Homeowners best hurry with management practices
Paving dirt driveways, planting shrubs and installing gravel trenches for water runoff are some of the measures Lake Tahoe basin planners want homeowners to do by 2008.
The Tahoe Regional Planning Agency is driving hard to get erosion controls on the ground because it says stopping runoff polluted with sediments and chemicals is critical to putting the brakes on declining lake clarity.
This year, TRPA will have gained three policy-based tools that help get erosion controls on the ground. The third may come next week when its Governing Board looks to link building rights at the basin more closely to environmental improvements, such as erosion controls.
In May, the TRPA Governing Board approved a system designed to allowed the agency to fine people who have not installed erosion controls by set deadlines. In July, the Governing Board voted to require sellers to disclose needed erosion controls to home buyers.
This month, agency staff is set to ask its Governing Board to approve a system that would link the right to construct a home at the basin to “BMP (Best Management Practices) retrofit,” which means erosion control on older buildings that need them.
The more erosion controls the counties and cities at the basin can get on the ground will mean more building rights handed out by TRPA.
“The concept is we only have so much capacity (at the basin),” said Carl Hasty, TRPA deputy director. “We need to fix the ills of the past … in order for additional growth.”
The TRPA Advisory Planning Commission on Wednesday at Kings Beach recommended 16 to 0 to move the deadline to install erosion controls on the least sensitive land at the basin up from 2011 to 2008. The Governing Board is expected to consider the matter and vote on it next week.
The 2008 deadline applies to land considered part of the Priority Three watershed, which is at South Shore, East Shore and at the northwest corner of Lake Tahoe. But the majority of South Shore is in a Priority Two watershed, where the deadline for erosion control installation is October 2006.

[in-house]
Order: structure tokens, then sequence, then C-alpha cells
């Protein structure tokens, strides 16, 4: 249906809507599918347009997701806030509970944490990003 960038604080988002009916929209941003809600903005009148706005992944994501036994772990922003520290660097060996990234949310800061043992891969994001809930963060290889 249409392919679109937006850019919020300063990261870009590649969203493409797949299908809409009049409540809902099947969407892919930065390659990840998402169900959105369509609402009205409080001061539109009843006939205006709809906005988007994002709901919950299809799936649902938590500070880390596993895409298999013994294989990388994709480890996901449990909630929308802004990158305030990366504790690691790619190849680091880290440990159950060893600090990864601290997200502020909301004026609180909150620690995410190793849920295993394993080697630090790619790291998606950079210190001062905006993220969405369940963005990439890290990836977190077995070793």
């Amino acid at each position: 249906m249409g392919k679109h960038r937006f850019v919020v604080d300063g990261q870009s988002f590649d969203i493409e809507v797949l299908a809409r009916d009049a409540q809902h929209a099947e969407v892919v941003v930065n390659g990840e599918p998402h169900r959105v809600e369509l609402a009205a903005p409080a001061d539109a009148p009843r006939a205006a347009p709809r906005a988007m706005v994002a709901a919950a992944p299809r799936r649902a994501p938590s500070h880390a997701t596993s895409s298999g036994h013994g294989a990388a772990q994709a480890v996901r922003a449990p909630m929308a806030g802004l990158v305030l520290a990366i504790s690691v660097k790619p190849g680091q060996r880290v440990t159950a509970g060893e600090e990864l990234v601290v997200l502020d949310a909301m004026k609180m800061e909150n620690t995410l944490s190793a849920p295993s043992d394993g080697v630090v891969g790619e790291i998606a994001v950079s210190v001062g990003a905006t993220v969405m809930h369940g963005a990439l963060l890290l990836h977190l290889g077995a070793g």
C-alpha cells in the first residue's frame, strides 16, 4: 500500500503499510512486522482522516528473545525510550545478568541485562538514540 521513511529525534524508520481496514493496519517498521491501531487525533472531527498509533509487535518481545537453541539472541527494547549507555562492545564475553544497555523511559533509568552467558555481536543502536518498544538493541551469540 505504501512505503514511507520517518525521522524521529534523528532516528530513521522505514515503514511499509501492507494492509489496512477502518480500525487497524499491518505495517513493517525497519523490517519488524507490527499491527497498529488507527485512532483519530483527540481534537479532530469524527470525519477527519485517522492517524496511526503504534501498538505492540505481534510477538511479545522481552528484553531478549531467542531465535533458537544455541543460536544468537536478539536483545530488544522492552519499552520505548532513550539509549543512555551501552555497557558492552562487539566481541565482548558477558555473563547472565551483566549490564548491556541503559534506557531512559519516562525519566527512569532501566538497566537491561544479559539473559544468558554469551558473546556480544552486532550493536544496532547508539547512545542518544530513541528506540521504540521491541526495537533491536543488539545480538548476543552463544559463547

Erosion controls on Priority One land, deemed the most environmentally sensitive, located on the West Shore and around Incline Village, were to be installed by October 2000.
The TRPA Erosion Control Team, led by Matthew Graham, has not released clear numbers that indicate how many parcels of land in Priority One have installed needed erosion controls. But the team has developed a database to track the information.
The database shows there are nearly 60,000 parcels of land at the basin and more than 35,000 of those parcels have been evaluated to determine if they require erosion controls. A recently released plan to get the erosion controls on the ground states that more staff and money is needed to attain 85 percent compliance by 2008.
To schedule a free evaluation of your property, the TRPA Erosion Control Team can be reached at (775) 588-4547, ext. 202. The team also offers free engineering and discounted material and labor.
— Gregory Crofton can be reached at (530) 542-8045 or by e-mail at firstname.lastname@example.org
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INCLINE VILLAGE, Nev. — Mary Ann Burford, of Sacramento, recorded her first hole-in-one last week while playing a round at the Mountain Course in Incline Village.